Glenoid Bone Loss Measurement in Recurrent Shoulder Dislocation: Assessment of Measurement Agreement Between CT and MRI.

Friedman LG, Ulloa SA, Braun DT, Saad HA, Jones MH, Miniaci AA - Orthop J Sports Med (2014)

Agreement of width measurements between MRI and CT.
© Copyright Policy - creative-commons
Related In: Results  -  Collection

License 1 - License 2 - License 3
Show All Figures
getmorefigures.php?uid=PMC4555629&req=5

fig7-2325967114549541: Agreement of width measurements between MRI and CT.
Mentions: Likewise, the MRI width measurements for the glenoid were moderately reliable for predicting the CT measurements and vice versa. The ICCs between the CT and MRI measurements for height were 0.30, 0.36, 0.28, and 0.54 for the 4 readers, yielding an overall intraclass correlation for height of 0.43, which represented a moderate amount of agreement. An average MRI width for the glenoid as measured by MRI was 23 mm. A graphical representation of the height measurements from CT and MRI measurements had slopes that were significantly different than 1 (P < .001) (Figure 7). Just as for the height, the graph indicates the large measurements made by MRI were, on average, too large, and the small measurements made by MRI were too small compared with the CT measurements (Table 2).

Bottom Line: Vertical measurements were taken from the superior glenoid tubercle and directed inferiorly along the glenoid; horizontal measurements were taken across the widest part of the face of the glenoid and were perpendicular within one-half of 1° to the vertical measurement.There is moderate correlation between MRI and CT scans when measuring the glenoid, indicating that taking the length-to-height ratio measurements across the glenoid is a promising way to estimate the glenoid defect.At present, a complete workup of a patient with shoulder instability includes both a CT scan and an MRI.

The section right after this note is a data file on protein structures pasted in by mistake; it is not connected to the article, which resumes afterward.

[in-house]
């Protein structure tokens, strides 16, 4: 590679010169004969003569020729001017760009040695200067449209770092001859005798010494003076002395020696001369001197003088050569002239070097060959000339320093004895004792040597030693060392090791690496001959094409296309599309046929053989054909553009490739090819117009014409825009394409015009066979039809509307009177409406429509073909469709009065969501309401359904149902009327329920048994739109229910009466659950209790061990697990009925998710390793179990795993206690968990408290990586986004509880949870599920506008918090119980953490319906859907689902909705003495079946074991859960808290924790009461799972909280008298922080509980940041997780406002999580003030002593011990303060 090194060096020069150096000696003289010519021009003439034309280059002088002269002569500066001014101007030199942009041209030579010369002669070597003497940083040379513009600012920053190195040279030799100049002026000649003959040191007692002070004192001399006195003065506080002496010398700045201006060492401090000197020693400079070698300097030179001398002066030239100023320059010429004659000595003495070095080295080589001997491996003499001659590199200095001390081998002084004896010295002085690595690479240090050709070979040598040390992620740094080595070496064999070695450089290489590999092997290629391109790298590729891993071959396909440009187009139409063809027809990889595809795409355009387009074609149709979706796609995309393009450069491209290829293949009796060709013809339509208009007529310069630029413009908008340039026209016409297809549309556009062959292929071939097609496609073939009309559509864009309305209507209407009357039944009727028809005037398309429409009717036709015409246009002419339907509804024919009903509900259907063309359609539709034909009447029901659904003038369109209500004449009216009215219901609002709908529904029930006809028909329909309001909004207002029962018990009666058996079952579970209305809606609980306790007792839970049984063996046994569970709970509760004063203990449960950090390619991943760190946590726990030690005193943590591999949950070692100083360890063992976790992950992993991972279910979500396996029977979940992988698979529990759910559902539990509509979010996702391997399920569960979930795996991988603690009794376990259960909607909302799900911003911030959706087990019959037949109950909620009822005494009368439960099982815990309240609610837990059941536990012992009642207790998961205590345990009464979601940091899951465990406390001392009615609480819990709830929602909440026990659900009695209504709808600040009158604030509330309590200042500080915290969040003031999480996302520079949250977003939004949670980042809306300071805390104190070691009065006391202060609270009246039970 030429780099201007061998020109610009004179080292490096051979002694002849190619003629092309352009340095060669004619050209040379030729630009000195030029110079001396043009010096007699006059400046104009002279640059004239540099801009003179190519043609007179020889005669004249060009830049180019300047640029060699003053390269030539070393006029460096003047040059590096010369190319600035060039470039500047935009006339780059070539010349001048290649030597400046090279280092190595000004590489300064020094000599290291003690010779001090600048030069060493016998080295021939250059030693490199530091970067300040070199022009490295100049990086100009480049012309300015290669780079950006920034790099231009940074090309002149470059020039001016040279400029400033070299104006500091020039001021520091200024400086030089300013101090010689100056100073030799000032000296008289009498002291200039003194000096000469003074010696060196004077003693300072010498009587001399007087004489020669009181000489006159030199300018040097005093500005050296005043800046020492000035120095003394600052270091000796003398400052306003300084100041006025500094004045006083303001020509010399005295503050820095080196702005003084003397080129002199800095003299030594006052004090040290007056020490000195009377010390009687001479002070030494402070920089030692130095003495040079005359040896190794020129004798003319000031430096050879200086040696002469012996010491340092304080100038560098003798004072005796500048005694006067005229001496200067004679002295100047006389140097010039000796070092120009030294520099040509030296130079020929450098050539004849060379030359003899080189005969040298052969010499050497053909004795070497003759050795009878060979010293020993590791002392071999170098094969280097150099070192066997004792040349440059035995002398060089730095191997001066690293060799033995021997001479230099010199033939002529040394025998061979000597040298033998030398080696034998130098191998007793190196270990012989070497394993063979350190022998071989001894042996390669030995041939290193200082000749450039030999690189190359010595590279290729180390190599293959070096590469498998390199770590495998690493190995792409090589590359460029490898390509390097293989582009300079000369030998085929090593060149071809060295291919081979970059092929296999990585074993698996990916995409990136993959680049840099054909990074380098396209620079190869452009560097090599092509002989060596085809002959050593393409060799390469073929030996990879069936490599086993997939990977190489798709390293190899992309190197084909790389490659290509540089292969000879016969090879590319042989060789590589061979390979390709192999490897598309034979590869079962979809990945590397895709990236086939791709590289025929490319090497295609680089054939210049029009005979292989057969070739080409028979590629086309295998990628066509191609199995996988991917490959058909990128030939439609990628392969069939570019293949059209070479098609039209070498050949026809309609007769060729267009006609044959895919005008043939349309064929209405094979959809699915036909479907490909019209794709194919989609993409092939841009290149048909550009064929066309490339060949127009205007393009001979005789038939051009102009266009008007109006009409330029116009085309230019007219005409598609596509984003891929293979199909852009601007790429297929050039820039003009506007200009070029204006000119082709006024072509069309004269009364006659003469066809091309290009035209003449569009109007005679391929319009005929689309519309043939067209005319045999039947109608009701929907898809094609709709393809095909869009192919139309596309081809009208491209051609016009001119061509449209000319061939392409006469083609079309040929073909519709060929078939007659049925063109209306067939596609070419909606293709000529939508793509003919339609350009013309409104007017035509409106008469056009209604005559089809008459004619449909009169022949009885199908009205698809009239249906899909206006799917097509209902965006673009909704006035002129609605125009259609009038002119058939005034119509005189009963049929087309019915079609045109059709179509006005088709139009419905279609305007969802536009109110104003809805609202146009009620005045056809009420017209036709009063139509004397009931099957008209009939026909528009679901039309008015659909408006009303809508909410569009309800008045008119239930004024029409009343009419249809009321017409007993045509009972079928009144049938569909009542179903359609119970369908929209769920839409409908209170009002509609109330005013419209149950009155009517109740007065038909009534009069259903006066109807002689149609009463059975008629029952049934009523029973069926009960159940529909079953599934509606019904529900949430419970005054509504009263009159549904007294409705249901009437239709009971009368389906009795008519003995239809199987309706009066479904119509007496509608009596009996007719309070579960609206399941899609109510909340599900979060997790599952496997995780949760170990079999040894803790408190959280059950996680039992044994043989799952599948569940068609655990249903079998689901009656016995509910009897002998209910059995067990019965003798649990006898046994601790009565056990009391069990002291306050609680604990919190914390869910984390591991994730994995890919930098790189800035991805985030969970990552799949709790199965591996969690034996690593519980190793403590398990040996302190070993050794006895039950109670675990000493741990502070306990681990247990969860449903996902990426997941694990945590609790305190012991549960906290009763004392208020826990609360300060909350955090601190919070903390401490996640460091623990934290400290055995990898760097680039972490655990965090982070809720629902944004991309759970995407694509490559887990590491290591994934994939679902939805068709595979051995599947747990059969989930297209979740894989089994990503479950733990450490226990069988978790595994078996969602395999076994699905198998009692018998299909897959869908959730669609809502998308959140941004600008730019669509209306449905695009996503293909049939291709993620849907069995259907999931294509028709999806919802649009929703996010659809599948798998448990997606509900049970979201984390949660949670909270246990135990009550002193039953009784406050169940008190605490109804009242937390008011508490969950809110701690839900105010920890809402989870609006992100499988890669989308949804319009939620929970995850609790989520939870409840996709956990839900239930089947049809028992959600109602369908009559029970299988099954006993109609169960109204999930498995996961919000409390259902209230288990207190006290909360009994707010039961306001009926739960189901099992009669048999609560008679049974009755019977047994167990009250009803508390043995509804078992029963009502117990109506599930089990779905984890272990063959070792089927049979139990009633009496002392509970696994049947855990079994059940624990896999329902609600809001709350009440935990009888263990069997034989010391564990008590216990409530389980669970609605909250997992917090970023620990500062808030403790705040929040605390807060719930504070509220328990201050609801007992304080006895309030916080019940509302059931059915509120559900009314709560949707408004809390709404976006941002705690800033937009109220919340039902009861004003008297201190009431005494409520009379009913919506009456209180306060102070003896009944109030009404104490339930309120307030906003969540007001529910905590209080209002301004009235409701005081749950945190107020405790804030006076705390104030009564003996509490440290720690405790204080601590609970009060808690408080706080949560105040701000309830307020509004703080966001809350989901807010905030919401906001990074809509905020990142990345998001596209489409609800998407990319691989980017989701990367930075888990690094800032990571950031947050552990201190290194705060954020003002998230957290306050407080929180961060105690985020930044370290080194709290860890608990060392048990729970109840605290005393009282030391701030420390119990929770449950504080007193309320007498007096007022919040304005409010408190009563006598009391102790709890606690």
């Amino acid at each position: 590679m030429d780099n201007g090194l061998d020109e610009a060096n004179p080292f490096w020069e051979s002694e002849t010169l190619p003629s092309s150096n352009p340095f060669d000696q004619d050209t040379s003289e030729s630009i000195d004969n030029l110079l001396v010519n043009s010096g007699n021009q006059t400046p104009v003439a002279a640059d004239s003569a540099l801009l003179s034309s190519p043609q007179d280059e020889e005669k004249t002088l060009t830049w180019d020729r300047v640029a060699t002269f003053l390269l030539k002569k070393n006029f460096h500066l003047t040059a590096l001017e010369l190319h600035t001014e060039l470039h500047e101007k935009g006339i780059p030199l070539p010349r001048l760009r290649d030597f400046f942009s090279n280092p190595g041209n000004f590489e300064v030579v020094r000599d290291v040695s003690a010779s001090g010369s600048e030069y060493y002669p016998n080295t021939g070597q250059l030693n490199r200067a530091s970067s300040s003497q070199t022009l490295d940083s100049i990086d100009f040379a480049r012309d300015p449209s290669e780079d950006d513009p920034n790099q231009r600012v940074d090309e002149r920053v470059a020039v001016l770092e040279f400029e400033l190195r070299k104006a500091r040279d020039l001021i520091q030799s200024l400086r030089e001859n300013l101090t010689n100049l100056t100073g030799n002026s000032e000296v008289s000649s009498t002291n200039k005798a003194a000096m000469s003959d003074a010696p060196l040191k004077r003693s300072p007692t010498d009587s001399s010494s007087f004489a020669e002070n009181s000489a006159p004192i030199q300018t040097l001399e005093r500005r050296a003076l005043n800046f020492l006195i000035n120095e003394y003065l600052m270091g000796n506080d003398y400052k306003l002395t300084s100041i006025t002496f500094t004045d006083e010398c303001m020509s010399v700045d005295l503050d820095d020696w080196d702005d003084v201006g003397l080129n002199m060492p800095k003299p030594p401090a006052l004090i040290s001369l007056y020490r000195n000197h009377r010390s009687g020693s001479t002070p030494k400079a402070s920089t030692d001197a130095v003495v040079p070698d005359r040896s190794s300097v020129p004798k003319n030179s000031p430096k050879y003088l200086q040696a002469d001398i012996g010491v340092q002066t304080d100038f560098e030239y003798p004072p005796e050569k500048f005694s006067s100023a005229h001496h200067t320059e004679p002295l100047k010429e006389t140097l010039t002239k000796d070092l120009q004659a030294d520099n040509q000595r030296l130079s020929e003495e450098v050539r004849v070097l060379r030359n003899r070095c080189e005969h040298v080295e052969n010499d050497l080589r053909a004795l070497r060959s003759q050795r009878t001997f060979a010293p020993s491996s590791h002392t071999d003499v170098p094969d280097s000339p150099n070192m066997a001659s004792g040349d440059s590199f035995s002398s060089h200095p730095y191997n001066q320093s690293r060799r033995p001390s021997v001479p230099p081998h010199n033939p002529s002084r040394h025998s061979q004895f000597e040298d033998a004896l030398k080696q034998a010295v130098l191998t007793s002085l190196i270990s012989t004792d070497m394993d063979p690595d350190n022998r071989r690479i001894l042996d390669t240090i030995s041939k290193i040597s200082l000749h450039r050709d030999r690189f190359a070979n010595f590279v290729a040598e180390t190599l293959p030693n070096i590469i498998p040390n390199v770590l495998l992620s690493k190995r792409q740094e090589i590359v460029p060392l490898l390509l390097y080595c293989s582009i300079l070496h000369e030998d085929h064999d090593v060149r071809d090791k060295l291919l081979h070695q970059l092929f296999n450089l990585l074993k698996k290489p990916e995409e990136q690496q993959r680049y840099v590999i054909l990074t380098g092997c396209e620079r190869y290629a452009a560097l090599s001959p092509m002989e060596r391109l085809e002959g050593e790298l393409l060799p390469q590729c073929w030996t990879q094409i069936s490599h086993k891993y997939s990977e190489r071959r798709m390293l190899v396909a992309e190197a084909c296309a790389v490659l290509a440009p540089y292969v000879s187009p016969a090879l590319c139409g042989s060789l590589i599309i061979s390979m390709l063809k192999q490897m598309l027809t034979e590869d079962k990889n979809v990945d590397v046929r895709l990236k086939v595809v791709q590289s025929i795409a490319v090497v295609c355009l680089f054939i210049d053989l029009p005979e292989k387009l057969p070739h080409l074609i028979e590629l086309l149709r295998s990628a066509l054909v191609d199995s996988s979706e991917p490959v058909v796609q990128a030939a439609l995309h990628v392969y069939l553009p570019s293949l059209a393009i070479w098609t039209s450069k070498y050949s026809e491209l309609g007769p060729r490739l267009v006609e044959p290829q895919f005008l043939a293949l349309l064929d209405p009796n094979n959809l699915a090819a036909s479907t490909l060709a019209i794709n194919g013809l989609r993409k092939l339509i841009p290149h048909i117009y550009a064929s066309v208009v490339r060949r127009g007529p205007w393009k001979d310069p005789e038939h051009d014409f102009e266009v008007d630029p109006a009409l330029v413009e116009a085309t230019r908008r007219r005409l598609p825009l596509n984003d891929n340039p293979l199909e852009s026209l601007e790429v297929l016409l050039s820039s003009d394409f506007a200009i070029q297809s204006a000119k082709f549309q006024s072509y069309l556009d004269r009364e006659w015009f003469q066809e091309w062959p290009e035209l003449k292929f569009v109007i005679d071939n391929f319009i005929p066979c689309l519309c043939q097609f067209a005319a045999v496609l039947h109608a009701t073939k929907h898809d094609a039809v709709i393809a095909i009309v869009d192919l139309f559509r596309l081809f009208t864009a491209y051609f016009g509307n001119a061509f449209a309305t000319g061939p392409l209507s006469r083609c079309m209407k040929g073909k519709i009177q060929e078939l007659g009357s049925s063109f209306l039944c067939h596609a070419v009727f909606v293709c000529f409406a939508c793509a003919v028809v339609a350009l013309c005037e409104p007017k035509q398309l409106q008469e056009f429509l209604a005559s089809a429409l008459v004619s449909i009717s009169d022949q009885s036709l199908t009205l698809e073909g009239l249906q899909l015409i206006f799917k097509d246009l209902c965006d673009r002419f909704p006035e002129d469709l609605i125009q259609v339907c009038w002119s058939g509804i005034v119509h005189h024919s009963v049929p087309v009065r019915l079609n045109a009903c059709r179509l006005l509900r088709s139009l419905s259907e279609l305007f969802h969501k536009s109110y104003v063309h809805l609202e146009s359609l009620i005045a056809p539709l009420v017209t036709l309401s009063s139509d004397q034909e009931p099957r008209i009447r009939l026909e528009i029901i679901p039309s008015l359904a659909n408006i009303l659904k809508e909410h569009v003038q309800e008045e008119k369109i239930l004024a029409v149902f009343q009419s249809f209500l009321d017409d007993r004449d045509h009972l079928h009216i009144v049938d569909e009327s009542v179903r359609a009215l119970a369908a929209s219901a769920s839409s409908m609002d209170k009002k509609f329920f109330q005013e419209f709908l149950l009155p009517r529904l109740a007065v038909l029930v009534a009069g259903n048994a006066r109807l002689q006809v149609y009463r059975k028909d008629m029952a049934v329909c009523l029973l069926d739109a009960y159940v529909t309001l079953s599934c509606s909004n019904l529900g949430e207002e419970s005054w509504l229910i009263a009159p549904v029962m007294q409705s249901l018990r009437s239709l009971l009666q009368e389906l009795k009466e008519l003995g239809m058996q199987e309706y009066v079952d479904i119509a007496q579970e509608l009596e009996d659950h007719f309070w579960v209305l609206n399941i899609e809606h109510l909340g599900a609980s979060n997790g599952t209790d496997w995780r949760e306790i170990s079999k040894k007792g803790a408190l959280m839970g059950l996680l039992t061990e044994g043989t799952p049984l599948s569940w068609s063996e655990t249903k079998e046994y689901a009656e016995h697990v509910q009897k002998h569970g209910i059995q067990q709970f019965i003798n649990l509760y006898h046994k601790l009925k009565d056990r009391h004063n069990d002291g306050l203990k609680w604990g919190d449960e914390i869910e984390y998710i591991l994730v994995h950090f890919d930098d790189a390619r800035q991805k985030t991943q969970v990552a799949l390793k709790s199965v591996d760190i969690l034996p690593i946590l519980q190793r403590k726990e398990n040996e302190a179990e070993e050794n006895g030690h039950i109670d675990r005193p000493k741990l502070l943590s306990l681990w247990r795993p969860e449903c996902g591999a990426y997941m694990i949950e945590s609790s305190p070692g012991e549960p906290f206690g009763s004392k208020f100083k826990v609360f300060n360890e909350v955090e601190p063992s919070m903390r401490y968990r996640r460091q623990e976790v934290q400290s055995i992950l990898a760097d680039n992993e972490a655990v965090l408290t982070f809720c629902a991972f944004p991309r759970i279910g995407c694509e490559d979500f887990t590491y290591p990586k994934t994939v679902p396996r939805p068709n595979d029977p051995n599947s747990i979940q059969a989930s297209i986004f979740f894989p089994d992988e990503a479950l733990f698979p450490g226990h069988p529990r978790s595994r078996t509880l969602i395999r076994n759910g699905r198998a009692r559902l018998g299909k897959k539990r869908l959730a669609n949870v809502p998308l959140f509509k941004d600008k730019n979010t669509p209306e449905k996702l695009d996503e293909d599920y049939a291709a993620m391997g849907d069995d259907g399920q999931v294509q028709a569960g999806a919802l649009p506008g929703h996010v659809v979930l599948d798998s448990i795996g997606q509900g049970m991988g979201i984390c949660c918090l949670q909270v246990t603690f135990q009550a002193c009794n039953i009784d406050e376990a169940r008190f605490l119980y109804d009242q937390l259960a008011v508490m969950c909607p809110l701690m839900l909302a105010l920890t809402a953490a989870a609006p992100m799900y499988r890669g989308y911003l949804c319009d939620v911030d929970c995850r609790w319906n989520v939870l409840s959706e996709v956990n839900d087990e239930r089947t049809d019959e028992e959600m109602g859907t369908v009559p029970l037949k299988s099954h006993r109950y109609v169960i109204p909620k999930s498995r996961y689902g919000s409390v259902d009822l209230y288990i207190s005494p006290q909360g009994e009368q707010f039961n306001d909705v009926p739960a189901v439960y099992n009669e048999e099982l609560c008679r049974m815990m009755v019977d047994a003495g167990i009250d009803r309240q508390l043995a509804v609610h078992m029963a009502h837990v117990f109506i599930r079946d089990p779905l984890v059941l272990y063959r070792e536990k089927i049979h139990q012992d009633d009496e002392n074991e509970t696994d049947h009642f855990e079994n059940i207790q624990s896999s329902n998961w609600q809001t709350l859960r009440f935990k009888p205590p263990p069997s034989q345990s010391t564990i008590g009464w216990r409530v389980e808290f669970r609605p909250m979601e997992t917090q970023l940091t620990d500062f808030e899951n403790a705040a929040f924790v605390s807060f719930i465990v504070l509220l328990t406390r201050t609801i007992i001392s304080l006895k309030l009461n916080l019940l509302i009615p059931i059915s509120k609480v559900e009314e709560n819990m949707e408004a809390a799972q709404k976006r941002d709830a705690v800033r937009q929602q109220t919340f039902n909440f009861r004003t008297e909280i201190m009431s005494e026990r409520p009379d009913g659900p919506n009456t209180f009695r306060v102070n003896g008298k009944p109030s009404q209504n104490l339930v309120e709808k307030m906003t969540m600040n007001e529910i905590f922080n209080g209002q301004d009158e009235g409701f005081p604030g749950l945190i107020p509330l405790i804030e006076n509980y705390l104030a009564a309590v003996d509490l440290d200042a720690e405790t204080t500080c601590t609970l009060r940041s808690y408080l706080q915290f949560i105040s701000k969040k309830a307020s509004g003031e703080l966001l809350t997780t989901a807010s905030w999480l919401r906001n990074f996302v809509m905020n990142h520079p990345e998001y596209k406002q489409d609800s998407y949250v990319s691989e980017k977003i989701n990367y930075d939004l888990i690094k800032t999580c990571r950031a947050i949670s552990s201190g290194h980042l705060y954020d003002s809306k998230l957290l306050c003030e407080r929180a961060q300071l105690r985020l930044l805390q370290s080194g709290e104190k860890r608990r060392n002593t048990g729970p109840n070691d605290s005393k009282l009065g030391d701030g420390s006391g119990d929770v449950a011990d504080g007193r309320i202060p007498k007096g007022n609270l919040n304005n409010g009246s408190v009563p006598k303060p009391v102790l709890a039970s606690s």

View Article: PubMed Central - PubMed

Affiliation: Case Western Reserve University School of Medicine, Cleveland, Ohio, USA.

ABSTRACT

Background: Shoulder instability can cause both soft tissue injury and bone defects, requiring both computed tomography (CT) and magnetic resonance imaging (MRI) for a thorough workup, which results in high patient costs and radiation exposure. Prior studies in cadaveric and nonclinical models have shown promise in assessing preoperative bone loss utilizing MRI.

Purpose: To evaluate the utility of MRI in detecting and evaluating glenoid bone defects in a clinical setting. The aim was to establish whether similar information could be determined by utilizing MRI and CT in a population with recurrent instability.

Study design: Cohort study (diagnosis); Level of evidence, 2.

Methods: CT and MRI scans of 22 shoulders were read by 4 orthopaedic surgeons. The CT images were obtained on a 2-dimensional CT scanner. Vertical measurements were taken from the superior glenoid tubercle and directed inferiorly along the glenoid; horizontal measurements were taken across the widest part of the face of the glenoid and were perpendicular within one-half of 1° to the vertical measurement. The same protocol was followed for MRI measurements. An intraclass correlation coefficient (ICC) was calculated.

Results: There was a moderate amount of agreement between examiners for the height measurements on MRI (ICC, 0.53) and a substantial agreement for the CT images (ICC, 0.64). The width measurements for MRI had a moderate amount of agreement (ICC, 0.41), while the CT images had a fair agreement (ICC, 0.39). The height measurements between the measurements of MRI and CT images had an overall ICC of 0.43, while the width measurements had an overall ICC of 0.41, both of which were considered a moderate amount of agreement.

Conclusion: There is moderate correlation between MRI and CT scans when measuring the glenoid, indicating that taking the length-to-height ratio measurements across the glenoid is a promising way to estimate the glenoid defect. At present, a complete workup of a patient with shoulder instability includes both a CT scan and an MRI. Future research that establishes precisely how MRI misestimates CT measurements of the glenoid can perhaps obviate the need for 2 scans.

No MeSH data available.


Related in: MedlinePlus